Saturday, June 20, 2015

Review: Arthur C. Clarke's Venus Prime Volume One, by Paul Preuss

Venus Prime Volume One is a science fiction thriller/crime drama that borrows so many elements from other genres that it feels disjointed, but that doesn't make it any less intense, philosophical, or intriguing. The author, Paul Preusss borrows heavily from an Arthur C. Clarke short story called "Breaking Strain," and the rest of the stories in the Venus Prime series similarly borrow from Clarke's fiction. The idea behind Clarke's original stories was to imagine human life on Venus, and in writing his stories he discovered challenges he had not originally imagined. Venus, for one, is too hot for human life and it's covered in acid, so people would need to invent special technology to survive there. But there may be some good reasons for people to want to go there - particularly for resources. Preuss's version of Clarke's original stories is an admirable work because of what Preuss adds to it himself, particularly the character of Sparta.

The woman, Sparta, was part of a secret project that sought to enhance human beings using biotechnology. This project failed and Sparta's memory was wiped, but she has since been subject to experimentation and examination by the government agency that started the project. That is, until her doctor decides, out of a sudden act of compassion, to reawaken her memories (minus the past three years or so). She escapes in dramatic fashion by flying a helicopter. Despite her lengthy containment away from the public, she seems to know exactly what to say and what to do to get what she wants. She is able to hack into any computer system using a USB-like device that extends from the tip of her finger. She is also able to break into a car in order to steal the sliver (credit card) from it and buy herself some food and other essentials.

After her escape the story turns to a plot with a wealthy woman named Sondra Sylvester who owns a mining corporation. She has purchased some robots capable of mining on the surface of Venus and wants them shipped there as soon as possible. The trouble is, the next ship to depart, the Star Queen, is still under repairs and the owners are scrambling to get it ready in time. Meanwhile, Sylvester is enjoying her time with her immature, but apparently alluring, partner, Nancybeth. She also has her eyes on a book, a one-of-a-kind item that is only the second-known copy to exist. It's called The Seven Pillars of Wisdom and is worth a good fortune. However, Sylvester is outbid by an old lover, which, frankly, pisses her off. The book becomes entwined in the plot when it is placed on the Star Queen in time for the voyage to Venus.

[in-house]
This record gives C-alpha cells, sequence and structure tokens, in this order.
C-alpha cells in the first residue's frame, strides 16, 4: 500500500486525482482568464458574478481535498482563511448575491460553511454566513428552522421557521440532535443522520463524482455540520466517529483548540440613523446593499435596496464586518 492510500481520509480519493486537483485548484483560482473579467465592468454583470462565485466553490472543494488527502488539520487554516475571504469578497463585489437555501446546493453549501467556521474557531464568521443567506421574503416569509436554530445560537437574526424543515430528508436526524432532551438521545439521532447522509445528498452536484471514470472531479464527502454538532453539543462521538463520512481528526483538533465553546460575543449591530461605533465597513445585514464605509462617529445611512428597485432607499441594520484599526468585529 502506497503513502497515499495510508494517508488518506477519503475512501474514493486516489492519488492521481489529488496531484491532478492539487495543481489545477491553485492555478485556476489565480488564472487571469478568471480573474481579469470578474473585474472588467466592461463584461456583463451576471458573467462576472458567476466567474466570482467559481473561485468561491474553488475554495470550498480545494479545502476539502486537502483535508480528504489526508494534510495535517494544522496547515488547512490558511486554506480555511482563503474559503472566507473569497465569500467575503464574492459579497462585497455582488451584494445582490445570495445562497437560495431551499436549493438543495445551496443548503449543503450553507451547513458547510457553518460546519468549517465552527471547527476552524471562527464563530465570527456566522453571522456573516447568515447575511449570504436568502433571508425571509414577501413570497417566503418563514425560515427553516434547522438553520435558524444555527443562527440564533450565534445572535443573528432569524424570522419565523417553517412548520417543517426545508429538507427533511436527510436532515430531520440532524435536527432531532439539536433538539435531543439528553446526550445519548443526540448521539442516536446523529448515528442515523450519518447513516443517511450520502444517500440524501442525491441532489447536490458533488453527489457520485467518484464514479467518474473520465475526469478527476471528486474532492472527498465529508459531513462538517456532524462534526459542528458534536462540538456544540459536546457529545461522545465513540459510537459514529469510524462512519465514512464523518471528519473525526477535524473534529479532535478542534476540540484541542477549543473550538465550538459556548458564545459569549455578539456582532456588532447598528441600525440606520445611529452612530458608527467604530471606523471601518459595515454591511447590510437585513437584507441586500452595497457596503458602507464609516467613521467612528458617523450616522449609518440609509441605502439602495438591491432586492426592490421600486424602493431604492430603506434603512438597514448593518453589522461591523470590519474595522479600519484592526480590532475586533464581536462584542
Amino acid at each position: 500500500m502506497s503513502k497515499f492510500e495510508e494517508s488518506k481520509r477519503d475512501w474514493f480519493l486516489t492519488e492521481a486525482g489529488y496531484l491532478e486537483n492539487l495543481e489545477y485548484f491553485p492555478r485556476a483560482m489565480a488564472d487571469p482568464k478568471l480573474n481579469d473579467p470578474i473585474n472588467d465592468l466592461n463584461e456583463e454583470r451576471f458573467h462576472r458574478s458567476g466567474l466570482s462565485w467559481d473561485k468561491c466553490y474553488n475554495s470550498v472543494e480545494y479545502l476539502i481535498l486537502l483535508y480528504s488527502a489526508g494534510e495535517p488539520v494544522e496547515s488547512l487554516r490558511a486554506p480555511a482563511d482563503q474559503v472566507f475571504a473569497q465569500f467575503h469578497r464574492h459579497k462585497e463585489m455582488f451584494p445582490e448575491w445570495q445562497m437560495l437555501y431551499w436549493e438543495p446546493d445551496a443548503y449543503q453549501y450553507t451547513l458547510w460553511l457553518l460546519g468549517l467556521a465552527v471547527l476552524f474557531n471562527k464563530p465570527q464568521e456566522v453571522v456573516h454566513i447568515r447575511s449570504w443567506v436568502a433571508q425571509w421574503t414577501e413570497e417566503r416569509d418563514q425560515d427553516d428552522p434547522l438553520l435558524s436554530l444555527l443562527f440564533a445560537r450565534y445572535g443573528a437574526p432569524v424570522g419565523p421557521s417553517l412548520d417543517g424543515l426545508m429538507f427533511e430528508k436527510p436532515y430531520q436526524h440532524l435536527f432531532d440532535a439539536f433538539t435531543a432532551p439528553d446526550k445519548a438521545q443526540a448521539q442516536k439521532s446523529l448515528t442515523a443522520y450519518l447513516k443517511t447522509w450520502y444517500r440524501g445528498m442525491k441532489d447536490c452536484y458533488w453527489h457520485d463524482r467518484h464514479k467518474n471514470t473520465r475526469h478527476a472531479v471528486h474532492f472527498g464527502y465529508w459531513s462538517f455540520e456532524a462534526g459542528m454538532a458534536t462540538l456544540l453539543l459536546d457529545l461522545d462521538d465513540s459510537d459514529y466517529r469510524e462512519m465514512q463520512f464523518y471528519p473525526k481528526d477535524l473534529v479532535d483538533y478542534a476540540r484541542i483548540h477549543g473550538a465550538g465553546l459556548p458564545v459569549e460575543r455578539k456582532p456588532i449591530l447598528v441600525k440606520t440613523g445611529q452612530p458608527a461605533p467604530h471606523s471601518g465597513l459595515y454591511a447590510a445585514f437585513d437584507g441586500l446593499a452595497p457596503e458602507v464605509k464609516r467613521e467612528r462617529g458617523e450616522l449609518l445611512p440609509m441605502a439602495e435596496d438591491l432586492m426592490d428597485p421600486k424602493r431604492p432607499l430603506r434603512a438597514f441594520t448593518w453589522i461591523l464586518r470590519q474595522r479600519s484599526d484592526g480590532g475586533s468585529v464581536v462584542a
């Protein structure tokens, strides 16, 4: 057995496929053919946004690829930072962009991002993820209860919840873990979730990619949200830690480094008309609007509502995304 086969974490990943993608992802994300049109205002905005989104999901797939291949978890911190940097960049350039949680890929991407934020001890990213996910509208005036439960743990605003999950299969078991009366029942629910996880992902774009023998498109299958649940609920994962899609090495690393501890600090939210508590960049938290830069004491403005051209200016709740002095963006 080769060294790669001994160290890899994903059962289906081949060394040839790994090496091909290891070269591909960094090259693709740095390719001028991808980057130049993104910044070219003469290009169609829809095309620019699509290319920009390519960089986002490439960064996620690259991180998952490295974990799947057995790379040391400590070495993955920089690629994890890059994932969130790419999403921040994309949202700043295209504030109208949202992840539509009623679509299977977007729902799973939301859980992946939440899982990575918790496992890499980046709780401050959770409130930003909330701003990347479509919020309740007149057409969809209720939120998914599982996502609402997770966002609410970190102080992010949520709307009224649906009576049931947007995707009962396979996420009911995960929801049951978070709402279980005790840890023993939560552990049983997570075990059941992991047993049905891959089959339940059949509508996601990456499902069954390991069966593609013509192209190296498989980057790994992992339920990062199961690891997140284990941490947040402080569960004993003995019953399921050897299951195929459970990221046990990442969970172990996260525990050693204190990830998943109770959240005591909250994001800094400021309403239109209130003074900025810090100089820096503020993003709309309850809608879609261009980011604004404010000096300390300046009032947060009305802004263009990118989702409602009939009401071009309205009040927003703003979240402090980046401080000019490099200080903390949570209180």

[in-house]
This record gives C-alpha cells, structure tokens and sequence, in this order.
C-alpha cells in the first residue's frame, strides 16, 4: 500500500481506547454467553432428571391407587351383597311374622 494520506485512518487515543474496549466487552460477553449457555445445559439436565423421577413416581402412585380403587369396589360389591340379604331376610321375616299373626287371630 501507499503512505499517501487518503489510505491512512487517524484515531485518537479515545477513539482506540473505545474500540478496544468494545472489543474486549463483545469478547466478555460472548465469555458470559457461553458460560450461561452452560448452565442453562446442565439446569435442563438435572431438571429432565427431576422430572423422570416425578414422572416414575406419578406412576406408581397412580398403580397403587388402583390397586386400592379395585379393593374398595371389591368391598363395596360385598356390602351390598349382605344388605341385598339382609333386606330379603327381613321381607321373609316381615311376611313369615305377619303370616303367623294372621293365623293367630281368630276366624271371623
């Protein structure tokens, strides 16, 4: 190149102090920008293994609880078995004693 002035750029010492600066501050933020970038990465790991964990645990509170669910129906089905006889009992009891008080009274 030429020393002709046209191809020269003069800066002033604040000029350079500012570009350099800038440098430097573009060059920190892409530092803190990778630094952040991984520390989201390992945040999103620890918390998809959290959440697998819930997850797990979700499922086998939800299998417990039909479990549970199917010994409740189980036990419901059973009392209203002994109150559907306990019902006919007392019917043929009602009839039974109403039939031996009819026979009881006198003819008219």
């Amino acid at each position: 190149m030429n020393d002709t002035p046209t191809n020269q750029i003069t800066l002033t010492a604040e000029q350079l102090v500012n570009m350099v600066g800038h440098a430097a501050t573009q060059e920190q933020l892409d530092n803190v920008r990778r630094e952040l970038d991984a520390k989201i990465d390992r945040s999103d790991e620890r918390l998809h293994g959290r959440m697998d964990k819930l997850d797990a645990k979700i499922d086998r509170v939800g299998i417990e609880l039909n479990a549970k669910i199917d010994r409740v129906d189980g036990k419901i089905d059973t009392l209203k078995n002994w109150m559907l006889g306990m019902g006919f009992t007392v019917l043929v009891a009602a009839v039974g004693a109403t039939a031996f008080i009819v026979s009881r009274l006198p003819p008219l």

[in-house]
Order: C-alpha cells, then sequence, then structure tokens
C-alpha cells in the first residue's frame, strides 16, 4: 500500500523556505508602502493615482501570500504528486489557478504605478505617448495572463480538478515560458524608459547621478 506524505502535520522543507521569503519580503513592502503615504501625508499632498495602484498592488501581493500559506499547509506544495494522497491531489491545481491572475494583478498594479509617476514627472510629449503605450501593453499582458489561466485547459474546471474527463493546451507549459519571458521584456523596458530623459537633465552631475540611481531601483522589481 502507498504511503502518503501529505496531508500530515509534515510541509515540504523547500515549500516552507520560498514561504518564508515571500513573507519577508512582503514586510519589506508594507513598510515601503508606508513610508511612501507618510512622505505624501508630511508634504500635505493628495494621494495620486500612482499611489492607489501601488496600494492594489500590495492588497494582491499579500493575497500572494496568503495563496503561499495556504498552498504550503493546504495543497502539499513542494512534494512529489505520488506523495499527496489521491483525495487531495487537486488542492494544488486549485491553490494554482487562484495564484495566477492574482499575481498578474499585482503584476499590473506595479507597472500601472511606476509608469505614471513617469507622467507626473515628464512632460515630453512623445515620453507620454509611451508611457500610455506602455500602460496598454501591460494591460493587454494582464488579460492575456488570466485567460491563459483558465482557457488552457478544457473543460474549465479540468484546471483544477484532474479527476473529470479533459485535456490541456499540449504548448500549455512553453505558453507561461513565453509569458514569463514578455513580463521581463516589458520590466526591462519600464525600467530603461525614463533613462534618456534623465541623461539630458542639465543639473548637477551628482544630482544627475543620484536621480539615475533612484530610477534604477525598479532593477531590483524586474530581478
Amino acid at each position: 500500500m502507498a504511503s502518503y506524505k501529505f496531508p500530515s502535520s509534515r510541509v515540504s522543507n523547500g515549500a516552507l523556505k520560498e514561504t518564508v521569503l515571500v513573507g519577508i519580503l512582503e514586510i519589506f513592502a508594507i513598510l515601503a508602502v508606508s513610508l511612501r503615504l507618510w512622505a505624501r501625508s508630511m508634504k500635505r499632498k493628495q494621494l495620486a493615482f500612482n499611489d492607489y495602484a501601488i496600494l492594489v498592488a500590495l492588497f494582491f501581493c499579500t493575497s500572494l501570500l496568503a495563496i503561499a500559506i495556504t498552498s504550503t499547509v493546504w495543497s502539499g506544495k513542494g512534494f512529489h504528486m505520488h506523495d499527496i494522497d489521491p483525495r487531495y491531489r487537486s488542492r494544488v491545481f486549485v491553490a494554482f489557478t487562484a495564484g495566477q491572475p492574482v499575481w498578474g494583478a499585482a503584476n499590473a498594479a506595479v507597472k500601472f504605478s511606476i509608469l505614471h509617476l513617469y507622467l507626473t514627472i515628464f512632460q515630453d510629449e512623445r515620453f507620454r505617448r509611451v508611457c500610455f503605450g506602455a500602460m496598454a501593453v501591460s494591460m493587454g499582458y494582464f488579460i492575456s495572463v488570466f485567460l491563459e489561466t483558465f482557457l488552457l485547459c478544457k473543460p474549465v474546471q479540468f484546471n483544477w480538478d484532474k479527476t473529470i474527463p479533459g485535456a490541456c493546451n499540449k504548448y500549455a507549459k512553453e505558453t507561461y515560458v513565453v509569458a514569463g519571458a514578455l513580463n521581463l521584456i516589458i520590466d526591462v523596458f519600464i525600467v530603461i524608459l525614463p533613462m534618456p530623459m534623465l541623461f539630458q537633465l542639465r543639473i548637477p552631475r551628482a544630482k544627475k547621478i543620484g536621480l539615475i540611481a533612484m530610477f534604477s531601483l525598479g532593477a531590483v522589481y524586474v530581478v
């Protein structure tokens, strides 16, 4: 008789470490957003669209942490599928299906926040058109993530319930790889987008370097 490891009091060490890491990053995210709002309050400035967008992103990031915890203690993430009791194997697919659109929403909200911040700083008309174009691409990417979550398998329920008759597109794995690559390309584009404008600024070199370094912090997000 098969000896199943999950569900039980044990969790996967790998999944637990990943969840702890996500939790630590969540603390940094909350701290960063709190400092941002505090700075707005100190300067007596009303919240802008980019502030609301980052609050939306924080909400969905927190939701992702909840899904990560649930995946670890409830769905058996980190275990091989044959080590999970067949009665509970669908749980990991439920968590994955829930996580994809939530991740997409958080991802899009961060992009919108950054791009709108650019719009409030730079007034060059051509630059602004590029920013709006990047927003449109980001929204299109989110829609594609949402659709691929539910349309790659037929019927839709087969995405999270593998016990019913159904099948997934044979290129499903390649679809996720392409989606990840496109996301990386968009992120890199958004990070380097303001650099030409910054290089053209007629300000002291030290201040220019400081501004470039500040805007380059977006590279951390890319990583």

This stretch of plot is lengthy, and less interesting than Sparta's, and for some time I wondered if Preuss had forgotten about his star character. Fortunately, this is not the case. Sparta makes a life for herself and becomes involved in an investigation that, you might guess, is involved with the Star Queen. The second half of the book takes place on Venus, in Port Hesperus, though I won't reveal much what happens there, except that it turns into an intense police mystery, sort of a buddy cop kind of thing. It's easy to get lost in the details, but Sparta keeps things moving at a brisk pace, always several steps ahead of the audience - but even she makes her mistakes.

What starts out as a Bourne Identity-esque book, with a hero unsure of her identity but having no trouble with her enhanced training/powers, quickly turns into a business drama, and then a philosophical space thriller, and finally a mystery thriller. The best part of this is the third. This takes place on the Star Queen, where only two crew members were placed aboard, despite the customary rule of three. An accident happens, one that makes it impossible for the crew to survive the remainder of the trip. Preuss watches, with fascination, what these two men begin to think and how they behave. We see things from the perspective of the captain, Peter Grant, who makes assumptions about his crewmate, McNeil, that may or may not be wrong. Preuss wonders how a man, one who considers himself morally sound, would begin to act and think when his life is at stake. Two men, with the available oxygen supply, couldn't make the trip. But one - one would survive. How this plays out is intriguing.

But Sparta truly is the star of the show. Here is a woman who is a strong character, not just through technological enhancements, but through her confidence and her personality. It is fun to watch the way she asserts her authority over the case in Venus, making sure the man assigned to her, Viktor Proboda, knows she is in charge. Not that Proboda is your typical macho man; he realizes her competence and grows to admire her. Not only is Sparta competent in times of pressure, she is also very smart, much smarter than most everybody else. It's true she has some unfair advantages due to her tools and gifts, but the kinds of smarts she has come from more than enhanced technology. I enjoyed seeing Sparta's story unfold. She is the perfect sci-fi heroine, and she is the lead character of what has begun as an amazingly entertaining sci-fi series.

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